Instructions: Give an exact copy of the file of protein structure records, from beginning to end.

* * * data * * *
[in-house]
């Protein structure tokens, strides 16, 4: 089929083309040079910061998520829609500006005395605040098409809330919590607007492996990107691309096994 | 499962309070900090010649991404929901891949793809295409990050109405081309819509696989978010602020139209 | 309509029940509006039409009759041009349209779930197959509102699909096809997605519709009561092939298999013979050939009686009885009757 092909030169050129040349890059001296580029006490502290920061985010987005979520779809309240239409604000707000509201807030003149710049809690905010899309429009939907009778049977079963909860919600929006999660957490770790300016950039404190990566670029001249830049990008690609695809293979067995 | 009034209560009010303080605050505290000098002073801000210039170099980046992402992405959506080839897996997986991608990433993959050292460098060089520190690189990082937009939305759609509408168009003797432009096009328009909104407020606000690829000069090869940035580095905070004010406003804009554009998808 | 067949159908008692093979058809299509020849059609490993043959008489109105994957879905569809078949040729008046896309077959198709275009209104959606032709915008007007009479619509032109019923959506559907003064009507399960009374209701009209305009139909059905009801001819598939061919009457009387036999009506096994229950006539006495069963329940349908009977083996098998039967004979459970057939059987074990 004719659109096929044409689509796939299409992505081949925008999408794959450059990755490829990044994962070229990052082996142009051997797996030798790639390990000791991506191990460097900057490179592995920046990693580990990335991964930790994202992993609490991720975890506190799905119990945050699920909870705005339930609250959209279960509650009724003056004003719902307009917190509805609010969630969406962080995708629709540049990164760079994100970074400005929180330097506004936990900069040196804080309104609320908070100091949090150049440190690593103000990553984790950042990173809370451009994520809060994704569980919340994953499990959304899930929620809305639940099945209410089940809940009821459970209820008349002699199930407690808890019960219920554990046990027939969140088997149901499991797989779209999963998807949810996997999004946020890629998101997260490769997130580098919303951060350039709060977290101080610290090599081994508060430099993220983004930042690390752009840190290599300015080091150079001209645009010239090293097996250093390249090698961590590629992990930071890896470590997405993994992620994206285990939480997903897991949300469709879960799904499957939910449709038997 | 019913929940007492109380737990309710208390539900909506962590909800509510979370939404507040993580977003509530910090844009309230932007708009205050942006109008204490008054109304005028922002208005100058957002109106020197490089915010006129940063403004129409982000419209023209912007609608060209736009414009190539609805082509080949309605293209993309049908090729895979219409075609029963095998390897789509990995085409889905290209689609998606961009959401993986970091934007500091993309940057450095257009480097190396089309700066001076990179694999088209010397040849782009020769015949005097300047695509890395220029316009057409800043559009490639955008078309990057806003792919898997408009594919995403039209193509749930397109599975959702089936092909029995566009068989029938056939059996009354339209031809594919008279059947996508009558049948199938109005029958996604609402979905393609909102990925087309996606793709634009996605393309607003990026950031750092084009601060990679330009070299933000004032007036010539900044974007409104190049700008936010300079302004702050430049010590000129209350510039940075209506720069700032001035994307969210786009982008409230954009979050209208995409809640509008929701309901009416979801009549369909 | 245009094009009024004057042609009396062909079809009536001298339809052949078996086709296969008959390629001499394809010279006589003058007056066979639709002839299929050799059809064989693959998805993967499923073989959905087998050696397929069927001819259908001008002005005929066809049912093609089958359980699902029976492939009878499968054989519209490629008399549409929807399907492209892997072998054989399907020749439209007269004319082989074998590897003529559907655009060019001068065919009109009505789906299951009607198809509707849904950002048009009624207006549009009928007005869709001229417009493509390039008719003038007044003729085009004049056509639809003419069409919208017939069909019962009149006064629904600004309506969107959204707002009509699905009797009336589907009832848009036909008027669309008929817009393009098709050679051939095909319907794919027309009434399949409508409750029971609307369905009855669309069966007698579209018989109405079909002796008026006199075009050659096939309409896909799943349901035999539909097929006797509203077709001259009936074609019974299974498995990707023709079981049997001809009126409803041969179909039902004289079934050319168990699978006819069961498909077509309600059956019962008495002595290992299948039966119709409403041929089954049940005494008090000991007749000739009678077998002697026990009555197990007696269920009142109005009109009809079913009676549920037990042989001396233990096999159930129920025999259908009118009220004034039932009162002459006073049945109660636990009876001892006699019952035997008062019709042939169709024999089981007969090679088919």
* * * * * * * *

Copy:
[in-house]
């Protein structure tokens, strides 16, 4: 089929083309040079910061998520829609500006005395605040098409809330919590607007492996990107691309096994 | 499962309070900090010649991404929901891949793809295409990050109405081309819509696989978010602020139209 | 309509029940509006039409009759041009349209779930197959509102699909096809997605519709009561092939298999013979050939009686009885009757 092909030169050129040349890059001296580029006490502290920061985010987005979520779809309240239409604000707000509201807030003149710049809690905010899309429009939907009778049977079963909860919600929006999660957490770790300016950039404190990566670029001249830049990008690609695809293979067995 | 009034209560009010303080605050505290000098002073801000210039170099980046992402992405959506080839897996997986991608990433993959050292460098060089520190690189990082937009939305759609509408168009003797432009096009328009909104407020606000690829000069090869940035580095905070004010406003804009554009998808 | 067949159908008692093979058809299509020849059609490993043959008489109105994957879905569809078949040729008046896309077959198709275009209104959606032709915008007007009479619509032109019923959506559907003064009507399960009374209701009209305009139909059905009801001819598939061919009457009387036999009506096994229950006539006495069963329940349908009977083996098998039967004979459970057939059987074990 004719659109096929044409689509796939299409992505081949925008999408794959450059990755490829990044994962070229990052082996142009051997797996030798790639390990000791991506191990460097900057490179592995920046990693580990990335991964930790994202992993609490991720975890506190799905119990945050699920909870705005339930609250959209279960509650009724003056004003719902307009917190509805609010969630969406962080995708629709540049990164760079994100970074400005929180330097506004936990900069040196804080309104609320908070100091949090150049440190690593103000990553984790950042990173809370451009994520809060994704569980919340994953499990959304899930929620809305639940099945209410089940809940009821459970209820008349002699199930407690808890019960219920554990046990027939969140088997149901499991797989779209999963998807949810996997999004946020890629998101997260490769997130580098919303951060350039709060977290101080610290090599081994508060430099993220983004930042690390752009840190290599300015080091150079001209645009010239090293097996250093390249090698961590590629992990930071890896470590997405993994992620994206285990939480997903897991949300469709879960799904499957939910449709038997 | 019913929940007492109380737990309710208390539900909506962590909800509510979370939404507040993580977003509530910090844009309230932007708009205050942006109008204490008054109304005028922002208005100058957002109106020197490089915010006129940063403004129409982000419209023209912007609608060209736009414009190539609805082509080949309605293209993309049908090729895979219409075609029963095998390897789509990995085409889905290209689609998606961009959401993986970091934007500091993309940057450095257009480097190396089309700066001076990179694999088209010397040849782009020769015949005097300047695509890395220029316009057409800043559009490639955008078309990057806003792919898997408009594919995403039209193509749930397109599975959702089936092909029995566009068989029938056939059996009354339209031809594919008279059947996508009558049948199938109005029958996604609402979905393609909102990925087309996606793709634009996605393309607003990026950031750092084009601060990679330009070299933000004032007036010539900044974007409104190049700008936010300079302004702050430049010590000129209350510039940075209506720069700032001035994307969210786009982008409230954009979050209208995409809640509008929701309901009416979801009549369909 | 245009094009009024004057042609009396062909079809009536001298339809052949078996086709296969008959390629001499394809010279006589003058007056066979639709002839299929050799059809064989693959998805993967499923073989959905087998050696397929069927001819259908001008002005005929066809049912093609089958359980699902029976492939009878499968054989519209490629008399549409929807399907492209892997072998054989399907020749439209007269004319082989074998590897003529559907655009060019001068065919009109009505789906299951009607198809509707849904950002048009009624207006549009009928007005869709001229417009493509390039008719003038007044003729085009004049056509639809003419069409919208017939069909019962009149006064629904600004309506969107959204707002009509699905009797009336589907009832848009036909008027669309008929817009393009098709050679051939095909319907794919027309009434399949409508409750029971609307369905009855669309069966007698579209018989109405079909002796008026006199075009050659096939309409896909799943349901035999539909097929006797509203077709001259009936074609019974299974498995990707023709079981049997001809009126409803041969179909039902004289079934050319168990699978006819069961498909077509309600059956019962008495002595290992299948039966119709409403041929089954049940005494008090000991007749000739009678077998002697026990009555197990007696269920009142109005009109009809079913009676549920037990042989001396233990096999159930129920025999259908009118009220004034039932009162002459006073049945109660636990009876001892006699019952035997008062019709042939169709024999089981007969090679088919």